The Ministry of Jesus Begins
12 When Jesus heard that John had been arrested, he left Judea and returned to Galilee. 13 He went first to Nazareth, then left there and moved to Capernaum, beside the Sea of Galilee, in the region of Zebulun and Naphtali. 14 This fulfilled what God said through the prophet Isaiah:
15 “In the land of Zebulun and of Naphtali,Isaiah 9:1-2
beside the sea, beyond the Jordan River,
in Galilee where so many Gentiles live,
16 the people who sat in darkness
have seen a great light.
And for those who lived in the land where death casts its shadow,
a light has shined.”
17 From then on Jesus began to preach, “Repent of your sins and turn to God, for the Kingdom of Heaven is near.” Matthew 4:12-17
So where do we focus our attention today?
- John being arrested?
- Jesus hearing of the arrest and heading back to Galilee?
- A prophesy fulfilled?
- or – Jesus beginning His preaching ministry, with the message “repent of your sins and turn to God, for the Kingdom of God is near? *note the message didn’t change, just the deliverer
I believe they must all be considered to gain the full impact of verse 17, where Jesus begins to preach. Clearly each event led to the next and was laced with the fingerprints of God’s perfect timing. John was sent as a messenger, to prepare the way for the Lord, the Messiah whom he had baptized. The one of whom he said, “He (Jesus) must increase, but I must decrease.” . Once Jesus entered the scene , John was well aware that his ministry was nearing its end and this, by the Gospel’s accounts, began with John’s arrest. The same is true of Jesus who, when He heard that John had been arrested, did not hurry to his aid but rather back to Galilee. Why? Because He knew the message John had been preaching – one of repentance and turning to God because the Kingdom of Heaven is near- had to continue; He also knew God’s intention was for Him to carry the news to the lost, which according to the prophecy of Isaiah would begin with the Gentiles in Galilee “where so many Gentiles lived“.
Both Jesus and John knew the Father’s plan was for Jesus to be exalted and they were committed to it. I do not suggest that John knew he would be arrested but simply that he understood things would be changing. He was yielded to God’s calling on his life, yielded to Christ increasing and him decreasing, but he continued to speak the truth in boldness, unapologetically preparing the way for the Lord. John’s message led him to prison and ultimately to his death. (Read the story) Jesus also knew and understood the Father’s plan – His timing, purpose, and the importance of the message – and He went in that direction. His commitment to the Father’s plan, like John’s, also led to His arrest and subsequent crucifixion.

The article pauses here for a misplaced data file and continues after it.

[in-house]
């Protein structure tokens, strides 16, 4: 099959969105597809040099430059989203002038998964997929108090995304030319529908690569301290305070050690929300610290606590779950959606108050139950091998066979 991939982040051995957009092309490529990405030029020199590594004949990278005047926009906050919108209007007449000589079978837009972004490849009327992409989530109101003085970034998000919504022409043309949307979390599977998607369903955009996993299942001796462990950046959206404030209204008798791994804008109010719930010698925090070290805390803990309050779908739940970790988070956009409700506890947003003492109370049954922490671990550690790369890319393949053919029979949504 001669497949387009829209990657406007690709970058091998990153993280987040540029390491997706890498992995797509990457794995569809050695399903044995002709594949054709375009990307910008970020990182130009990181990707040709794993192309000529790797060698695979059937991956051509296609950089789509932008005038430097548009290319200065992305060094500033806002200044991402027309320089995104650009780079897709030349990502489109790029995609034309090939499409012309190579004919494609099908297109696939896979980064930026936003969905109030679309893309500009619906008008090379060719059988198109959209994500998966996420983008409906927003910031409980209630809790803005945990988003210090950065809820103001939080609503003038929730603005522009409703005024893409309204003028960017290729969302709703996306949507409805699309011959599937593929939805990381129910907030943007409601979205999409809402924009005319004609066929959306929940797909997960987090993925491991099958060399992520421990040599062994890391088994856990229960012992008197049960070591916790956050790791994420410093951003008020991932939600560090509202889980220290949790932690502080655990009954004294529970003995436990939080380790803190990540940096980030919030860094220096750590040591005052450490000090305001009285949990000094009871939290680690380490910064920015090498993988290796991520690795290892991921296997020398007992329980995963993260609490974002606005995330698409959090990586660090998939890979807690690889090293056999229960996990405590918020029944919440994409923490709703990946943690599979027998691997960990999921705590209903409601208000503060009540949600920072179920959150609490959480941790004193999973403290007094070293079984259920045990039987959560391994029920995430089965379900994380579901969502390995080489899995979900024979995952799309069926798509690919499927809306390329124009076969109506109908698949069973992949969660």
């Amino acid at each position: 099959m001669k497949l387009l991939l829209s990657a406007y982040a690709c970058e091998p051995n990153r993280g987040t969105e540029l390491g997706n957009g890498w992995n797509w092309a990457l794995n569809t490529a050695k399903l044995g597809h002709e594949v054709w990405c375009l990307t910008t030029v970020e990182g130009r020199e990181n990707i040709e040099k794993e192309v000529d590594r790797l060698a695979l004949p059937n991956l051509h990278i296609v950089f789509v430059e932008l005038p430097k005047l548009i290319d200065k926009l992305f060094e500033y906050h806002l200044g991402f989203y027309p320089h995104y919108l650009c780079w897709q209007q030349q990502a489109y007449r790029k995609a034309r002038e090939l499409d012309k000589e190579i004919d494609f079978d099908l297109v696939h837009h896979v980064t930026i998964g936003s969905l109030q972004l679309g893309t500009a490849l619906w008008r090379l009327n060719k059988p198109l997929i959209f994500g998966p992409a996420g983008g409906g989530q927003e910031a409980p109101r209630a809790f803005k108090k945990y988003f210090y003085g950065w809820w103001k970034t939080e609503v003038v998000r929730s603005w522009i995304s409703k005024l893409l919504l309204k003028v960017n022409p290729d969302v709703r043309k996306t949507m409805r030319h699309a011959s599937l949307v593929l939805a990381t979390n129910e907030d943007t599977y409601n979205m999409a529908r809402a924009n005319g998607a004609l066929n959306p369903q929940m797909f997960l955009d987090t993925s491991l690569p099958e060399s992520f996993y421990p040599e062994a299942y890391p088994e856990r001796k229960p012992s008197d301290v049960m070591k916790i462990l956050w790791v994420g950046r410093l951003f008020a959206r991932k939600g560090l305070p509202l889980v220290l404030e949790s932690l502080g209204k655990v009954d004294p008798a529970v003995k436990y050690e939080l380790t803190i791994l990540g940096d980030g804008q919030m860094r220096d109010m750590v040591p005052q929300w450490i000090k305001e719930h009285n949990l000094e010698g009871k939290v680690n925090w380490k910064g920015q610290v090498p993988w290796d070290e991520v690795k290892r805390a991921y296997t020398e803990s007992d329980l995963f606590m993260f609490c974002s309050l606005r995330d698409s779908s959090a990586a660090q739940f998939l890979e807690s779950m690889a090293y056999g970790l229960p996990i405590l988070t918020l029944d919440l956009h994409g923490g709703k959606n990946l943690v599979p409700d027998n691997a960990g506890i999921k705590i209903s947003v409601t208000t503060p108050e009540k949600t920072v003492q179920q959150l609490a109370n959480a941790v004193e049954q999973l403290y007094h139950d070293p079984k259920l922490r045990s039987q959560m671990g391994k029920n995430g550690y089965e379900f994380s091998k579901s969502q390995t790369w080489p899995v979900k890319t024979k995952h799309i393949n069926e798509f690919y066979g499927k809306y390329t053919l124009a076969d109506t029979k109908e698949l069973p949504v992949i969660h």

Wow! If we didn’t know the rest of the story we might be tempted to think – “if commitment to God means heartache and death – why commit?” The answer can be found throughout Scripture, such as in Jesus’ answer to the thief on the cross – “today you will be with me in paradise”, or in the promise and pledged love of God to give all who believe in Him eternal life, or even in the words of Jesus to the crowd when He explained that to be His disciple they had to give up their own way, take up their cross daily, and follow Him. If you think the first two requirements are harder than the last check out what Jesus had just told them about His life in verse 22 of Luke 9, “The Son of Man must suffer many terrible things,” he said. “He will be rejected by the elders, the leading priests, and the teachers of religious law. He will be killed, but on the third day he will be raised from the dead.“ Following Christ may not be easy or desirous at times but as He told them at the conclusion of His discipleship requirements … the end result is LIFE.
May we seek to know the Word of God (2 Timothy 2:15), His purpose for the world (John 3:16-17), His call upon our life (Matt 28:18-20), and, like John and Jesus, may we be committed and yielded to follow accordingly.